sábado, 23 de enero de 2016

Value-at-risk for merger arbs

New York-based consultancy Capital Markets Risk Advisors (CMRA) is developing a database it says will allow investors to apply value-at-risk to portfolios with investments in merger arbitrage hedge funds.
Merger arbitrage plays take the form of bets on the likelihood of the convergence of one or both stocks of companies involved in a merger. Speculators win in a merger stock deal, for example, by shorting the acquiring company’s shares and by going long the acquired company’s shares.
As with “market-neutral” strategies, investors like merger arbitrage investing because the risks are largely deal-specific – arising from the legal and regulatory challenges to a merger going through – and, hence, have low correlation to capital markets. Richard Horwitz, a principal at CMRA involved in the project, says that, especially with the recent decline in US equity markets, institutional investors want to expand their capacity to assess and manage the risks of hedge fund investing. CMRA has been working since July on the database in conjunction with a large client that manages a fund of hedge funds. Horwitz wouldn’t say when it would be finished.
Some major risks to merger arbitrage are that a deal will take longer to close than anticipated, which reduces overall returns, or that the announced acquisition price will be changed. But the chief risk is that the deal will collapse and the two companies’ stocks will diverge, returning to their historic ranges.
Horwitz says the CMRA database will allow more accurate analysis of the stock price behaviour of two merging companies after a merger announcement and, separately, if a deal falls through. The database will also help portfolio managers diversify away any market risk in the deals through better knowledge of the correlations that merger events have across debt and equity markets and their sub-sectors.
But applying VAR to merger arbitrage poses a special technical challenge, as the weaker of the two speculative assets concerned effectively detaches from its price history once a merger has been announced. This price “step” precludes the use of standard techniques to estimate the risks involved with the new stock price going forward to merger completion, because VAR typically requires data histories of a continuous nature.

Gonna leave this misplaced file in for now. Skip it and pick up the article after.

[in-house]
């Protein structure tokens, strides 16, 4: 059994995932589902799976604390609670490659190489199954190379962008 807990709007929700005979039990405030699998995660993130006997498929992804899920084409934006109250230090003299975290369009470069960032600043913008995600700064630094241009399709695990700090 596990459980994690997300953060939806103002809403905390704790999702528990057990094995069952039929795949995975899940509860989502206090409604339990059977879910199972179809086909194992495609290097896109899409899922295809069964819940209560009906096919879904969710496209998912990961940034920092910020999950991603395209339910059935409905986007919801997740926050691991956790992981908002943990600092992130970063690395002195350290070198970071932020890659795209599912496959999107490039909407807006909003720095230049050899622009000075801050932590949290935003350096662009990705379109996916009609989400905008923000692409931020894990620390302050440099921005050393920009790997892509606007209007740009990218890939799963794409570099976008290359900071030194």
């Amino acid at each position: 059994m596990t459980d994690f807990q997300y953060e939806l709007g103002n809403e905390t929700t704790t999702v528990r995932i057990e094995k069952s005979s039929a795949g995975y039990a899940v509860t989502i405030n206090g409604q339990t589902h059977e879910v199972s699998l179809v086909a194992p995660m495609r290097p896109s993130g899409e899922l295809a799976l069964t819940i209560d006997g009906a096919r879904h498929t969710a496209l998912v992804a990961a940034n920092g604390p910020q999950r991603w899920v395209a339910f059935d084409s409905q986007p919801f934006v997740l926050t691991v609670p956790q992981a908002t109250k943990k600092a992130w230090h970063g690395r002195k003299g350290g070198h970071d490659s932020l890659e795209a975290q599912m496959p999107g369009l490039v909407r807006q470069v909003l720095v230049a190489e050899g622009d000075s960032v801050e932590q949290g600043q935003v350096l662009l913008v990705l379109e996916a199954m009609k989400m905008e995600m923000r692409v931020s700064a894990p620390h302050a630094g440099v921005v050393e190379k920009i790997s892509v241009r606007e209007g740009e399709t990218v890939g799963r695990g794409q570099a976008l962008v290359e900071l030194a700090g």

And sceptics think VAR has little application to merger arbitrage given the deal-specific nature of the risk and the scarcity of merger bets possible. Ben Golub, co-head of risk management at BlackRock, the New York-based money manager and risk advisory firm, says that, conceivably, a risk manager could come up with statistics about the number of merger deals that fail, assume that the failures are uncorrelated, and then claim to have a VAR by applying the data to a particular portfolio of risk arbitrage bets. “But I don’t think I would believe it with my own money,” says Golub.
Even if it is technically feasible, others say presently available risk management techniques for funds of funds are adequate. Norman Chait, head of the hedge funds group at AIG Global Investment Corporation and portfolio manager of AIG Diversified Strategies Group in New York, says most good hedge fund managers would not give out the position-level data in the manner required for third-party VAR evaluators. Besides, a good fund-of-funds manager doesn’t need VAR, Chait argues. He just needs to be able to phone his managers. The basic information needed – gross, net, long and sector exposures, assets under management, and so on – are all obtainable from individual managers in time for effective risk management.
Many agree that recent attempts to “institutionalise” hedge funds are wrong-headed. Hedge funds, they say, are a talent pool not an asset class. With merger arbitrage funds, in particular, Chait makes an assumption that limits the appeal of the usefulness of fund of funds VAR. He says that, in his experience, all hedge fund managers doing merger arbitrage are in on the same deals. That means the marginal diversification gained by investing beyond a few “core” merger arbitrage managers is small, and a focus on manager talent and managers’ risk tolerances should be the major investment criteria.
Whatever the debate on the merits of VAR for merger arbitrage, Horwitz says several third parties are interested in the firm’s work, including a risk management technology vendor and a prime broker, which he declines to name.
Meanwhile, Measurisk, the New York-based risk management application service provider, plans to release FundScape, a new service that will perform VAR analysis for funds of funds, next month. To build FundScape, Measurisk worked with its long-standing client, the World Bank, and the 25 hedge funds it invests with, and with a newly announced client, Blackstone Alternative Asset Management, a fund of funds with $2 billion under management. Neil Paragiri, director of Measurisk, says access to a sufficient level of hedge fund position data is essential to VAR for fund of funds. Because Measurisk is an independent risk management provider, says Paragiri, Fundscape can guarantee the protection of the proprietary value of position data for merger arbitrage managers.

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